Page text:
A bullwhip effect is an accelerated chain reaction that can impact industries. This usually leads to challenges for the supply chain as they need to quickly adapt to the changes. One of the biggest examples of the bullwhip effect was the Covid-19 pandemic in 2020, and there were adverse and favorable results.
Some industries, such as food manufacturing and groceries had increased demand, and the retail and restaurant business took a massive hit as governments across countries announced lockdowns and people preferred home-cooked meals. In 2020, there were 8,741 store closures in the U.S. and in 2021, 11,000 retail store closures in the UK. Some positives also came out of the pandemic. Since most of our time was spent indoors, home supplies were at an all-time high, and online giants such as Amazon and Ikea profited from this change in demand. Based on a report released by the U.S. Census Bureau, the total retail and food services sales in 2021 were up 19.3% from 2020.
At To-Increase, we try to understand challenges that plague our customers and develop solutions, such as EDI Studio for electronic data interchange and Connectivity Studio for data integration, that can help our customers in the supply chain industry stay better connected through data synchronization, improve their intercompany communication, and streamline their order processing using electronic data interchange or EDI.
In this blog, we will first explore the bullwhip effect and how it impacts supply chains and then explain how electronic data interchange and data integration can help you reduce the effects or help you be better prepared for the phenomenon.
What is the bullwhip effect in supply chains?
A bullwhip, as most of our readers might know, is a tool used to manage cattle and livestock. So, when a person uses a bullwhip, a small fluctuation caused by the flicking of the whip leads to a wave-like pattern. So, a bullwhip effect is based on the physics involved in cracking the whip, where a relatively small movement at the user’s end can cause the whip's wave pattern to increasingly amplify and cause a chain reaction.
When applied to the supply chain context, a small change in demand at the consumer's end can lead to a larger change at the wholesale, distribution, and manufacturer's end. So, the consumer is at one end of the spectrum and the manufacturer is at the other end. It is a small change at one end that gets amplified and escalates as it moves up the supply chain.
Therefore, any bullwhip effect creates an imbalance in the supply chain and leads to several issues, including insufficient supply of products or excess supply, customer complaints, and loss of goodwill, which can also result in loss of revenue. This could lead to products going out of stock or excess inventory that can force companies to offer discounts and cut prices to encourage buying.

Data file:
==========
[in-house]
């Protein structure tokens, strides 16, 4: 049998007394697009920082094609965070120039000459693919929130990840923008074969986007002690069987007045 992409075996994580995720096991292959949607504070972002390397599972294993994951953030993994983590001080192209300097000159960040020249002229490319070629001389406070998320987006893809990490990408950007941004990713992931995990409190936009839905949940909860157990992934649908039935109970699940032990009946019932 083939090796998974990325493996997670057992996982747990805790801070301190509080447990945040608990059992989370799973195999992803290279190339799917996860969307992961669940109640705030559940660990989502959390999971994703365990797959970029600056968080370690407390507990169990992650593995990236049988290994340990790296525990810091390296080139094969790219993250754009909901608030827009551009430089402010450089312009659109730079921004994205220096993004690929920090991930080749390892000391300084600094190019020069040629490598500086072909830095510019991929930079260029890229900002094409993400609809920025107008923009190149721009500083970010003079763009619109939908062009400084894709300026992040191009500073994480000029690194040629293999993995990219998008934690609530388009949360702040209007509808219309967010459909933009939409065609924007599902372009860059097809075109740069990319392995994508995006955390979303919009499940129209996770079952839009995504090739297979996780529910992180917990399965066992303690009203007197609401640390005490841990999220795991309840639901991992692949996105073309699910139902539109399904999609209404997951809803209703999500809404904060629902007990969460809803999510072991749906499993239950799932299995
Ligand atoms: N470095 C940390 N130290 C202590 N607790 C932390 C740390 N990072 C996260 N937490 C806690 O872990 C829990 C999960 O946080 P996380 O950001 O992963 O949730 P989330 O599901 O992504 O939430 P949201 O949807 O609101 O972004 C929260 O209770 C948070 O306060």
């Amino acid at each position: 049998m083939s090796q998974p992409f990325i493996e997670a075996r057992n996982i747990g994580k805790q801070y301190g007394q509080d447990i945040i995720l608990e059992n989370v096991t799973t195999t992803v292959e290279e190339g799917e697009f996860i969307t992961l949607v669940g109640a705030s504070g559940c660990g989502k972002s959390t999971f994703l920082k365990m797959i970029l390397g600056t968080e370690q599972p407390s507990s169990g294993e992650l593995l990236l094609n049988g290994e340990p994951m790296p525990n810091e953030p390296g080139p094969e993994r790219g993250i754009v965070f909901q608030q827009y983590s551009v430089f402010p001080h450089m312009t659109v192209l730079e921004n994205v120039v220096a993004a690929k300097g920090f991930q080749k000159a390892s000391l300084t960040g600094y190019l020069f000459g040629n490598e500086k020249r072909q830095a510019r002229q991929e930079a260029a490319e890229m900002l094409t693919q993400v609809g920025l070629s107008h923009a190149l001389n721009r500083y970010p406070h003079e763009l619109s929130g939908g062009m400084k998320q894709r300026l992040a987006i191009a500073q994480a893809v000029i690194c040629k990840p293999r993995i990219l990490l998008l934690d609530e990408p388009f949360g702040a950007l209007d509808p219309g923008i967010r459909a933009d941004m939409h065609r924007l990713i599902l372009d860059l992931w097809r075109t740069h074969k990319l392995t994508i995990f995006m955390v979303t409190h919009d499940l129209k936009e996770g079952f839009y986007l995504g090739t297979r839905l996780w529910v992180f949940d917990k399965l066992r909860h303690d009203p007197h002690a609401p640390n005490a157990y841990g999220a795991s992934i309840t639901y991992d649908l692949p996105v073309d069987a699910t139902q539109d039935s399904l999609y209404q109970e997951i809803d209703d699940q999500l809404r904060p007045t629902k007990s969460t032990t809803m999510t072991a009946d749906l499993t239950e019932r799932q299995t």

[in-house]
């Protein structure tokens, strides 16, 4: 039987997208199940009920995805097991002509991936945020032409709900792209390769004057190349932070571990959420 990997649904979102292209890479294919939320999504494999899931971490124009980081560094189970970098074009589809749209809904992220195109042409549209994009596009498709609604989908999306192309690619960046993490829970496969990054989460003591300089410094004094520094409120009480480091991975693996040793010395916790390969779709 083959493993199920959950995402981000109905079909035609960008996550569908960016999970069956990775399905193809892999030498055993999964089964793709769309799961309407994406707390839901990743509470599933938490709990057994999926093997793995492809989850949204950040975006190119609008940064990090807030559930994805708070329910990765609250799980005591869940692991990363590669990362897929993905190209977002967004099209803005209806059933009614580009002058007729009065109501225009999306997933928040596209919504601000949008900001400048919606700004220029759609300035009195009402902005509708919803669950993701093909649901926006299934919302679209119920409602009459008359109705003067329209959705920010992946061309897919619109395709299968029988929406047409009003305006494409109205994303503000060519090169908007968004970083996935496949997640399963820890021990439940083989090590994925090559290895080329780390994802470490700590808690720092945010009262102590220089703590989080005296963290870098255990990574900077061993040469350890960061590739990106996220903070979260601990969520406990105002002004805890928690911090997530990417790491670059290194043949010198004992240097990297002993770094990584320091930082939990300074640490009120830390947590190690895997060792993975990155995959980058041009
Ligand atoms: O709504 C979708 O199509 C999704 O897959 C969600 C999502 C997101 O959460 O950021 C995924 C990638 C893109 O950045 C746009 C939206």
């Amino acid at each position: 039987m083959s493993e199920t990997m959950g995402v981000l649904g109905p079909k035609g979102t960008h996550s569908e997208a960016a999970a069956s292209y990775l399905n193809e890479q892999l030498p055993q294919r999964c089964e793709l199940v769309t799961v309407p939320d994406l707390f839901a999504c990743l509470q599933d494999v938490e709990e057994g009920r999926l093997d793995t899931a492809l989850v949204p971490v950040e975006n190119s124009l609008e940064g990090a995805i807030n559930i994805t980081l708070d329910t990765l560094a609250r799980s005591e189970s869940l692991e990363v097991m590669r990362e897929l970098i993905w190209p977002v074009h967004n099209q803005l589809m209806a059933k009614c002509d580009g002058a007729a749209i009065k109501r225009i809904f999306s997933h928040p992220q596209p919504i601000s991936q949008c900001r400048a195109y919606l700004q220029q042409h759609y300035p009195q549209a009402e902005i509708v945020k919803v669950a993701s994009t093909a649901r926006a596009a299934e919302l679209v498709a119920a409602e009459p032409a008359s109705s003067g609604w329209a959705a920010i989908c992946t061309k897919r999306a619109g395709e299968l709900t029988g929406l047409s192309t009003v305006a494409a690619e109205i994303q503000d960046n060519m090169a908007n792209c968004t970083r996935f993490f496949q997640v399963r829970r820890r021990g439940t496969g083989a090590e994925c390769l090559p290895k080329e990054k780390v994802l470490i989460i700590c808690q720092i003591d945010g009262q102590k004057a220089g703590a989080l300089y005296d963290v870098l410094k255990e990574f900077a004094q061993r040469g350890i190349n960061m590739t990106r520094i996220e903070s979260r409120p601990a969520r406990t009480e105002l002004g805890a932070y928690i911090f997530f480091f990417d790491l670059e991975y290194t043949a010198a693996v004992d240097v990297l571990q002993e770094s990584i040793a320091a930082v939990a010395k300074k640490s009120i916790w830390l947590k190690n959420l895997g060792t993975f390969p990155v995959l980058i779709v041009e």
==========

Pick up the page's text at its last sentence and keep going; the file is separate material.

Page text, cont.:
What causes a bullwhip effect in the supply chain?
According to Forbes, the phenomenon was coined in the 1980s by economists at Proctor & Gamble. This could be due to several factors which we will delve into further in this section.
Demand changes from the Retailer
If a retailer changes the number of orders that have been passed down the supply chain, this creates a ripple effect and affects wholesalers, suppliers, and manufacturers as they then have to cut down or increase production and arrange for other additional storage.
If retailers are forecasting increasing demand because of a sudden jump in sales or predicted demand which then crashes, that can cause a lot of problems as it escalates down the supply chain.
Very often, when documents are exchanged with incorrect information or not sent in a timely manner, it can result in improper lead time. Having processes in place for data quality checks and using technologies such as Electronic Data Interchange (EDI) messages can help you improve the document exchange process.
Lenient return policies
Although a great marketing tactic, return policies can sometimes work against you if retailers order products and return the product if it isn’t doing well in their store. This will result in excess inventory across the supply chain.
There are several reasons why companies order excess inventory. They might anticipate demand based on historical data, or order a large batch for a better price, or due to expected manufacturing delays.
But this might be followed by a slump in demand from the retailer as they wait for the products to be sold off their shelves before ordering another batch.